Chicago’s most powerful alderman on Monday condemned as a “fiasco on the Chicago River” a “Great Chicago Fire Festival” bankrolled by $1.35 million in public money, even though the fire feature fizzled.
“They couldn’t display what they had promised the viewers they were gonna display,” said Ald. Edward Burke (14th), chairman of the City Council’s Finance Committee, who acknowledged that he wasn’t there.
Burke condemned as a Saturday night “fiasco on the Chicago River” an event that was supposed to culminate with three Victorian mansions floating down the river being set on fire to reveal inner strength beneath—in the form of the city flag, a Chicago skyscraper and a ladder used by firefighters.
Instead, two of the three fires fizzled.
“One would think to celebrate the 143rd anniversary of one of the most significant events in Chicago’s history, there ought to be a better way of doing that,” he said.
Budget Committee Chairman Carrie Austin (34th) went so far as to demand a refund from the Redmoon Theater company, which staged the event.
Hours after Burke demanded to know how much public money was spent on the event, Cultural Affairs and Special Events Commissioner Michelle Boone acknowledged that her department contributed $350,000 over two years for the inaugural festival.
The Chicago Park District kicked in another $1 million from its “summer programming budget” to bankroll Redmoon’s “outreach and community engagement” in 15 neighborhoods across the city, she said.
Boone scoffed at the suggestion that the event that included “five hours of programming prior to the spectacle event” was a bust just because two of three Victorian mansions failed to burst into flames.
“To try and reduce this all to measuring the success of the event on whether or not three houses burned down—that’s not why we got into this,” Boone said.
“We were compelled to support this project because it was a creative idea that dreamed big and had a plan for activation of the riverfront. We did that.”
In spite of the embarrassing misfire, Boone said the Great Chicago Fire Festival was “a really cool event” that would definitely be repeated.
“It was amazing to me to see 30,000 people out on the riverfront. It was an awesome fireworks show. I loved being serenaded by the Children’s Choir. The three structures were really quite beautiful on the water. And it was great having kiosks from 15 neighborhoods along Wacker Drive,” she said.
“What it demonstrated is that there is a real thirst to have the riverfront activated. I would hope that Chicago is a city that doesn’t turn its back on investing in creativity. That’s what this is about: Supporting an arts organization and hundreds of organizations to be able to dream big and cement Chicago as a creative capital. If we aren’t willing to do that, we’ll never get there.”
Jim Lasko, executive artistic director of the Redmoon Theater, acknowledged that there was a “fiasco around a central element” of the event intended to symbolize the Great Chicago Fire of 1871 and the rebirth of the city that followed.
But, Lasko categorically denied that the entire festival fizzled to the point where it should not be repeated.
“I fully admit there were things that didn’t go as well as they should have. There was a fiasco around a central element. But, the event was not, by any stretch of the imagination, a fiasco,” Lasko said.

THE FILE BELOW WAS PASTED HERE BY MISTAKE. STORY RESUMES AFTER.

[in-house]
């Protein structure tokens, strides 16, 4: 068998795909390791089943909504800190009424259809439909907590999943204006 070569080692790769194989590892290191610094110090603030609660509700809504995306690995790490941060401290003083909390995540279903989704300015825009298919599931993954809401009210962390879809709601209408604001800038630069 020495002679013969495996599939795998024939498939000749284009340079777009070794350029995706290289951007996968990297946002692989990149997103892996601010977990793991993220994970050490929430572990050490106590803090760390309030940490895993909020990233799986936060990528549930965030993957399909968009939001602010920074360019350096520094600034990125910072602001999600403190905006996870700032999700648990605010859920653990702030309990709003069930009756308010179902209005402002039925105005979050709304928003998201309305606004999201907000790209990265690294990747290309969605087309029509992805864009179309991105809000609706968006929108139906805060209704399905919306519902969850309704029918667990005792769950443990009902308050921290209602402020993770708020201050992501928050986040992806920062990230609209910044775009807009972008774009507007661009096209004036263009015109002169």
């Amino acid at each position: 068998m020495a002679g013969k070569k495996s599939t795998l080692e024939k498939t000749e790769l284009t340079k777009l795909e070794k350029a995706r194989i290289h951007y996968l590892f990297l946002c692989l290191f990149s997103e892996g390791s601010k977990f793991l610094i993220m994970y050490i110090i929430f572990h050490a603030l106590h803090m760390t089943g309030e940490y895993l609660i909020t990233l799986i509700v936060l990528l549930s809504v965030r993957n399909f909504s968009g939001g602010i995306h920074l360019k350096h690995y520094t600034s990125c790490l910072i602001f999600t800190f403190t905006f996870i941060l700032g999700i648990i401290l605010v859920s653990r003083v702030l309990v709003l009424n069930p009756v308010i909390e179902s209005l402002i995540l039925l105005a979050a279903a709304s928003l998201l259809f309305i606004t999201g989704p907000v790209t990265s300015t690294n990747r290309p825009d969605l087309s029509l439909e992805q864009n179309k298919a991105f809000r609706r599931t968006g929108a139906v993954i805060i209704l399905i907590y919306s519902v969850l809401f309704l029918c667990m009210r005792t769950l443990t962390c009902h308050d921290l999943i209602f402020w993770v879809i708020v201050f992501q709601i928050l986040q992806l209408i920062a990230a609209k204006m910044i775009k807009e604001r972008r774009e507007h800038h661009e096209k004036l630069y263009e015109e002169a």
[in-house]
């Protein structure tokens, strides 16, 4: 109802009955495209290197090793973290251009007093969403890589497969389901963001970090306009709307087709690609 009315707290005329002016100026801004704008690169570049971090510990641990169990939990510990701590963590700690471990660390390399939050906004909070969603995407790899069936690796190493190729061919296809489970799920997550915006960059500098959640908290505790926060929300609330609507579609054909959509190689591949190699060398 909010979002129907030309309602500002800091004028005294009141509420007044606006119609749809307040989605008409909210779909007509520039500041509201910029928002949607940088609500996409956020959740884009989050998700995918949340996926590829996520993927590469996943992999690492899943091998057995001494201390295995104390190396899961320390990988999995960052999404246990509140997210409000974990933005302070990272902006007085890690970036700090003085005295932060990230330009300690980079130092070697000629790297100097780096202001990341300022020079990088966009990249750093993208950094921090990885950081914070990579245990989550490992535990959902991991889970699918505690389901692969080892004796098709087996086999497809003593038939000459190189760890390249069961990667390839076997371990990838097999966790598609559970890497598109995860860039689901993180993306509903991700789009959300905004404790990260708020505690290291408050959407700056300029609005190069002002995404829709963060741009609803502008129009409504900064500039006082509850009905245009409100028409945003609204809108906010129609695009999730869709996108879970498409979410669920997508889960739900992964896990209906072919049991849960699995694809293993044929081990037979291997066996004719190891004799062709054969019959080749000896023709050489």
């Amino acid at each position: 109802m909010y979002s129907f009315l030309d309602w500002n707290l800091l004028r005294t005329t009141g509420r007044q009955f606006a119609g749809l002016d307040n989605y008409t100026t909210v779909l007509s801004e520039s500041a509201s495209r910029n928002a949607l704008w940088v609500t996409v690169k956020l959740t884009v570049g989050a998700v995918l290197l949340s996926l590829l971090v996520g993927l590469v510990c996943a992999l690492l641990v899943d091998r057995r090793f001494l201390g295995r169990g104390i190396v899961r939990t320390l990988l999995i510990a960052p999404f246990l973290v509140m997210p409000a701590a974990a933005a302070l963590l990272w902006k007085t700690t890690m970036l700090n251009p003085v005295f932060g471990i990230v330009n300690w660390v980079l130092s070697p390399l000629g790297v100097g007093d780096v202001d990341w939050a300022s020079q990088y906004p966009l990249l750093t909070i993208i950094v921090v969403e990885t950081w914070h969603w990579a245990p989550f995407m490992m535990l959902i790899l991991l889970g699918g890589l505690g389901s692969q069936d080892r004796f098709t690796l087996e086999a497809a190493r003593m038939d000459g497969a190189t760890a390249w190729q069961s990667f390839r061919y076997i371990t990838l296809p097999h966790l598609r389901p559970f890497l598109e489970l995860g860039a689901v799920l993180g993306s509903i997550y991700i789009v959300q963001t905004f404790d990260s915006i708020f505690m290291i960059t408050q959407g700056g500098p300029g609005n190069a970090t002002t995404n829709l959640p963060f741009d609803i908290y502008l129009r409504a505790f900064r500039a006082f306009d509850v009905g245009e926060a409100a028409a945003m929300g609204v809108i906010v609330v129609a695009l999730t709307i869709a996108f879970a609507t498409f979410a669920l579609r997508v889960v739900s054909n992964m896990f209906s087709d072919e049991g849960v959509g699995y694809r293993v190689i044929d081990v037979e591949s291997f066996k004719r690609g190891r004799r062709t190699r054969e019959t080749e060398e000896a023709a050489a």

“Over 2,000 artists’ work was seen. Over 30,000 people were down there feeling a sense of community and pride about Chicago. People were lining the riverwalk celebrating and taking in the talent on display. One single, very important part of the spectacle didn’t go right. But many other parts were absolutely beautiful and perfect.”
Although many among the crowd of 30,000 left disappointed, Lasko said he’s grateful that Emanuel and Boone are willing to try again.
“The entire event was meant to celebrate Chicago’s grit, resilience and sense of renewal. And I can’t see anything other than an invitation to step up to that challenge and for us to rise and create a better event next year,” Lasko said.
Burke scoffed at the suggestion of an encore, telling reporters, “What’s the old adage? Fool me once, shame on you. Fool me twice, shame on me. Maybe that applies.”
The City Council’s resident historian was just getting started.
“In the law, they say, `Res isva loquitur: The thing speaks for itself,” said Burke, who loves to quote from Latin phrases.
He added, “If there’s enough money to spend on something like this, maybe the money would be better spent being contributed to the Greater Chicago Food depository to try to help feed people who are going hungry or to donate to a shelter that takes care of abused women.”
The Great Chicago Fire Festival was a partnership between the city and the Redmoon theater company.
It featured acrobatics, live music and fireworks and culminated in a “procession of illuminated fiberglass sculptures” on the main branch of the Chicago River.
Redmoon worked with artists and community groups across the city to “imagine the thing they most want to be rid of in their lives” and create floating sculptures symbolizing those impediments that were supposed to be torched in a “huge public ritual” with “cathartic” power.
Instead, only one of the three structures were set on fire as planned. Redmoon blamed the embarassment on Chicago’s rainy weather and acknowledged that the theater company didn’t have a back-up plan.